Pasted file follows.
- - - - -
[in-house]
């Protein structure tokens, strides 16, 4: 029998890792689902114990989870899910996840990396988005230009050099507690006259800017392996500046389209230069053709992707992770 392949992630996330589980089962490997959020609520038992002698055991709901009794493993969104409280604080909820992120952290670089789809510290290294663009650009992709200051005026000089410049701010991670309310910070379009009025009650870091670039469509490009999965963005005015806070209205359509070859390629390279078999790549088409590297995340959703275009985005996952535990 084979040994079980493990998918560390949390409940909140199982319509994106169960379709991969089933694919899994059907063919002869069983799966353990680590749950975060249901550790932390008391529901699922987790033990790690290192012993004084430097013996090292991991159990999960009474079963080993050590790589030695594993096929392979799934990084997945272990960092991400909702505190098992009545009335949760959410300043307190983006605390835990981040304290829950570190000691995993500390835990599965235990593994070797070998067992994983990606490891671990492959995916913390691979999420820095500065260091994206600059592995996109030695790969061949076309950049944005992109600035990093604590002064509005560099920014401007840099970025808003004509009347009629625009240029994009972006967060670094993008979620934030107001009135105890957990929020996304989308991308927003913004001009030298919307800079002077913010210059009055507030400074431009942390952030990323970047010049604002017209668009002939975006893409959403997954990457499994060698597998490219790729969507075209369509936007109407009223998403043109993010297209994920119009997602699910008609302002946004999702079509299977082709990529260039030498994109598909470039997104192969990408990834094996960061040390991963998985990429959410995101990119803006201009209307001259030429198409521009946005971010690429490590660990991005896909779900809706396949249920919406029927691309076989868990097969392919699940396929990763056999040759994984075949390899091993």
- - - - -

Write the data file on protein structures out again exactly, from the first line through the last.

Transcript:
[in-house]
């Protein structure tokens, strides 16, 4: 029998890792689902114990989870899910996840990396988005230009050099507690006259800017392996500046389209230069053709992707992770 392949992630996330589980089962490997959020609520038992002698055991709901009794493993969104409280604080909820992120952290670089789809510290290294663009650009992709200051005026000089410049701010991670309310910070379009009025009650870091670039469509490009999965963005005015806070209205359509070859390629390279078999790549088409590297995340959703275009985005996952535990 084979040994079980493990998918560390949390409940909140199982319509994106169960379709991969089933694919899994059907063919002869069983799966353990680590749950975060249901550790932390008391529901699922987790033990790690290192012993004084430097013996090292991991159990999960009474079963080993050590790589030695594993096929392979799934990084997945272990960092991400909702505190098992009545009335949760959410300043307190983006605390835990981040304290829950570190000691995993500390835990599965235990593994070797070998067992994983990606490891671990492959995916913390691979999420820095500065260091994206600059592995996109030695790969061949076309950049944005992109600035990093604590002064509005560099920014401007840099970025808003004509009347009629625009240029994009972006967060670094993008979620934030107001009135105890957990929020996304989308991308927003913004001009030298919307800079002077913010210059009055507030400074431009942390952030990323970047010049604002017209668009002939975006893409959403997954990457499994060698597998490219790729969507075209369509936007109407009223998403043109993010297209994920119009997602699910008609302002946004999702079509299977082709990529260039030498994109598909470039997104192969990408990834094996960061040390991963998985990429959410995101990119803006201009209307001259030429198409521009946005971010690429490590660990991005896909779900809706396949249920919406029927691309076989868990097969392919699940396929990763056999040759994984075949390899091993």